MF: What do u expect for the coming months? And how much has Lula actually benefited from the January 8 invasion?
JFJ: Well, it will depend on what happens in the near future. There is no option except for Lula to repress this movement and to prosecute the ones who invaded and who financed the invasion and the destruction. I think these guys should be punished as an example for other people who might entertain the idea of doing something similar in the future.
MF: The elephant in the room, João, is how much fake news and false information have been used to spur people into action and turn them out in Brasília. And these same lies and misinformation continue to ramp up following the invasion, spreading false information that some people who participated in the attacks on Brasília have died in detention, or stating that the country is now a communist dictatorship. What does the future look like for fake news, social media, and media in Brazil?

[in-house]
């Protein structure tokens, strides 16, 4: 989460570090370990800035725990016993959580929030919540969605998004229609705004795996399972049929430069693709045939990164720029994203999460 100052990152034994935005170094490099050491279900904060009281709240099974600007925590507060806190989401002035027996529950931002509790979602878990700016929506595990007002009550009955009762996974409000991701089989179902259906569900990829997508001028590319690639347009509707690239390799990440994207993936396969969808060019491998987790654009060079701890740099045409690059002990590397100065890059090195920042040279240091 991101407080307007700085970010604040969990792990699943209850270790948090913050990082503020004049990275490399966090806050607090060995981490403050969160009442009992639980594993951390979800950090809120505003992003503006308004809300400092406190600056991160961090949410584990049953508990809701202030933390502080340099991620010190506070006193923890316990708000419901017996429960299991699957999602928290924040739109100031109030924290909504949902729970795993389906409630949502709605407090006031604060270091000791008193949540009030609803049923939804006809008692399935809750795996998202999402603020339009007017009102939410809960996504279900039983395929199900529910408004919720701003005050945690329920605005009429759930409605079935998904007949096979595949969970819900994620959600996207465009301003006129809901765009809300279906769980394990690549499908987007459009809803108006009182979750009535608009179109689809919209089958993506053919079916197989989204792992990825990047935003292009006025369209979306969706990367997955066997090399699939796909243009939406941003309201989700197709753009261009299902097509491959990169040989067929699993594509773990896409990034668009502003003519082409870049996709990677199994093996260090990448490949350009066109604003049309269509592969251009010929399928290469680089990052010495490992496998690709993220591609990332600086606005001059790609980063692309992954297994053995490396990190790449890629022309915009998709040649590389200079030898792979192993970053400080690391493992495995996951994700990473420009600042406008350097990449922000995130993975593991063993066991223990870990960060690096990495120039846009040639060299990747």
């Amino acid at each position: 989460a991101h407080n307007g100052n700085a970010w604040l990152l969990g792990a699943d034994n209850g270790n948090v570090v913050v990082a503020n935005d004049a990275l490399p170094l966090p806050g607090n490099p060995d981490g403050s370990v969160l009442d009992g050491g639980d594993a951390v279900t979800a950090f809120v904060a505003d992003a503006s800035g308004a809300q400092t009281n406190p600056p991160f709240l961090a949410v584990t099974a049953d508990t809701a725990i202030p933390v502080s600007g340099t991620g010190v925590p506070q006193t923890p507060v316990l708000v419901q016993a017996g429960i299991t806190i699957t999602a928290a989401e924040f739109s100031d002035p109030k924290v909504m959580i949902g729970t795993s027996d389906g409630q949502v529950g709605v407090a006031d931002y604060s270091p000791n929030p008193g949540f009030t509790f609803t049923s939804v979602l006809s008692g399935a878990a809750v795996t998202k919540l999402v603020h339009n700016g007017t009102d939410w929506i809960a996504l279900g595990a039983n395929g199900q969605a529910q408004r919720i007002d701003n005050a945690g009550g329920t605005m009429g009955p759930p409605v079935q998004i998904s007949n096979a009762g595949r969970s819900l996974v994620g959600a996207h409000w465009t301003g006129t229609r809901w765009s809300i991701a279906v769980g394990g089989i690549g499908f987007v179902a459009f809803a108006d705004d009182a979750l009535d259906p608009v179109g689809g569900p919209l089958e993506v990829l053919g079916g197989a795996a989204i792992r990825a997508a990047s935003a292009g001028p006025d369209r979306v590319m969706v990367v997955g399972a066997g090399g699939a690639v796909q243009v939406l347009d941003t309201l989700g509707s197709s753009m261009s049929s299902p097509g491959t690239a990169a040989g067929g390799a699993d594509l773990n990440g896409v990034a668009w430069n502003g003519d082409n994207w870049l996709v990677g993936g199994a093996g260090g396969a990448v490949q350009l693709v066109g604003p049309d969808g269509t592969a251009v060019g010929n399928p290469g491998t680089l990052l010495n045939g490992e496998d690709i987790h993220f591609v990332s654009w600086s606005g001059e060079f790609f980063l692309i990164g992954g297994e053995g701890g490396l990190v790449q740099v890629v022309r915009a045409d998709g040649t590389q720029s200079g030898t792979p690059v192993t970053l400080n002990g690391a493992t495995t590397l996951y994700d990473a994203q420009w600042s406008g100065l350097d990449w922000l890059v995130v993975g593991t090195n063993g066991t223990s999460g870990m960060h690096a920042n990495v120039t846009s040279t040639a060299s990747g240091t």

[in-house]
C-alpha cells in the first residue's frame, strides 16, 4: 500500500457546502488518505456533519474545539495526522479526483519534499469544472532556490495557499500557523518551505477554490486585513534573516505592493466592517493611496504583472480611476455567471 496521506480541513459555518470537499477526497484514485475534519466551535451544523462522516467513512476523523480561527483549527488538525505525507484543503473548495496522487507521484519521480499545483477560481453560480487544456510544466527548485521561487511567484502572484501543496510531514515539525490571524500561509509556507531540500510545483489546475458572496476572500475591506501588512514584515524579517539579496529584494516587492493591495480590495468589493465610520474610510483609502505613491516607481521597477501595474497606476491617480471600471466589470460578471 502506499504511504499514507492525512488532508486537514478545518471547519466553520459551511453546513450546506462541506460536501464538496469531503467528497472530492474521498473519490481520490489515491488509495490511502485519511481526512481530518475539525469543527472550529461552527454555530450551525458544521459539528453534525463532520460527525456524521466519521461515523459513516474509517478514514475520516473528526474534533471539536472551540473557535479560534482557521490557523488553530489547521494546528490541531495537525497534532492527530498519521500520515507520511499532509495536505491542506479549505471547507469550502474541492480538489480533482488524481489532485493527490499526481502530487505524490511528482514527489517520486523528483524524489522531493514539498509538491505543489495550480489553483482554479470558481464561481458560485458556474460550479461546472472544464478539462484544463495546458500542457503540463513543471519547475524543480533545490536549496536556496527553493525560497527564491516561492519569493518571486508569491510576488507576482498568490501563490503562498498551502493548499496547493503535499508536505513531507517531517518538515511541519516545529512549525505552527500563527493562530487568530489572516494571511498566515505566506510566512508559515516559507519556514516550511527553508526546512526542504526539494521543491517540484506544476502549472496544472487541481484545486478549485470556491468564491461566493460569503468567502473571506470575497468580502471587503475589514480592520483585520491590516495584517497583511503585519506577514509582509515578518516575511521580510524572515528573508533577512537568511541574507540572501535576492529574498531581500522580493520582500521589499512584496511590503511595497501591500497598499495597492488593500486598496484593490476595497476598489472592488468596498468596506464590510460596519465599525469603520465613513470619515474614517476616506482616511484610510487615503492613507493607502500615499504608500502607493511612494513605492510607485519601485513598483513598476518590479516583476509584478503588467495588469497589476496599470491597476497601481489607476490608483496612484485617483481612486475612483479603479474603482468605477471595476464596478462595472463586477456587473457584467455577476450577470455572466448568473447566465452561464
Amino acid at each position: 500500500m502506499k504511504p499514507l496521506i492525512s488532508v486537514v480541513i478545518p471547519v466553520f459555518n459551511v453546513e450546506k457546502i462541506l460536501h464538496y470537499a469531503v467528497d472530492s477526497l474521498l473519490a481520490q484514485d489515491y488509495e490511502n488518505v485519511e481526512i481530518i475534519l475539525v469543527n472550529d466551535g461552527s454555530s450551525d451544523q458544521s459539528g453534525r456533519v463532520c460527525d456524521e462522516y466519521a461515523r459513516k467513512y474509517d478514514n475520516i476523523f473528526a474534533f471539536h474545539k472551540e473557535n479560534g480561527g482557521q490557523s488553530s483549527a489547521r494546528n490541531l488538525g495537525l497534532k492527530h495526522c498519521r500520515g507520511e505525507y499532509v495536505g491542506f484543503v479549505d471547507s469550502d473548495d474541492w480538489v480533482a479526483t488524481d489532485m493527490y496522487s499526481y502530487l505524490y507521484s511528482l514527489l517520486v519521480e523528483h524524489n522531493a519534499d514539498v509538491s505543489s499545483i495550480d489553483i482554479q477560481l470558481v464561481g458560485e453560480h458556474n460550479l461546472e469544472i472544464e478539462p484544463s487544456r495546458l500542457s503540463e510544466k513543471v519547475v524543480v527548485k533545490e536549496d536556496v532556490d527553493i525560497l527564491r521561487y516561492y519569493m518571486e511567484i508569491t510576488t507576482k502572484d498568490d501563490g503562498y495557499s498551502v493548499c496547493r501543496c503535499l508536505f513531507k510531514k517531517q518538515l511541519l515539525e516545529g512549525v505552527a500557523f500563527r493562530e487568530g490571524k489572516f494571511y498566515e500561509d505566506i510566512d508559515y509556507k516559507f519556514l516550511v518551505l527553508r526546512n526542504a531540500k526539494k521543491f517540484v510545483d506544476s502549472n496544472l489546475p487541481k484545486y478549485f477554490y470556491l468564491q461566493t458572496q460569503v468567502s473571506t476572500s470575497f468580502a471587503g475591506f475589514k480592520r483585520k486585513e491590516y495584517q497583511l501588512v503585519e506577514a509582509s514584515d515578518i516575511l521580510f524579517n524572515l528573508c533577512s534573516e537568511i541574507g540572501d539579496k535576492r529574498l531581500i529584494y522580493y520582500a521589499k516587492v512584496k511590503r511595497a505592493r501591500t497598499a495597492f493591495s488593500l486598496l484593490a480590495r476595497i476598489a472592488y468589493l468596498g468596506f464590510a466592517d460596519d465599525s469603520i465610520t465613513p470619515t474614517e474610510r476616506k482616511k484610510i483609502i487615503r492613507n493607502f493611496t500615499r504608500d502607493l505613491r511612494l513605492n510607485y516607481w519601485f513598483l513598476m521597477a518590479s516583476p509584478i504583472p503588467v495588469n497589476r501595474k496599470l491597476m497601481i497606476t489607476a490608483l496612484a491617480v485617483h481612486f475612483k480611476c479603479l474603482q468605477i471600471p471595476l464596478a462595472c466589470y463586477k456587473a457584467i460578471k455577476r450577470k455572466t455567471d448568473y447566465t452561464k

JFJ: This is a complicated issue that has to be faced by Lula and Brazilian democracy as a whole.
I was already thinking about this before the January 8 terrorist attack on the federal building. Lula has this huge task of dismounting the whole communicative sphere created by Bolsonaro. And it's not the responsibility of Lula alone. Ultimately, it’s the democratic institutions of Brazil and also democratic Brazil, the organized civil society and institutions that are not public.
Because, if the matter is to defend democracy, the major challenge to Brazilian democracy today is Bolsonarismo or Bolsonarism. And Bolsonarism is based on communication. That's the best way to think about this. That’s the structure. And it's a complex type of communicated sphere because it has at least three pillars.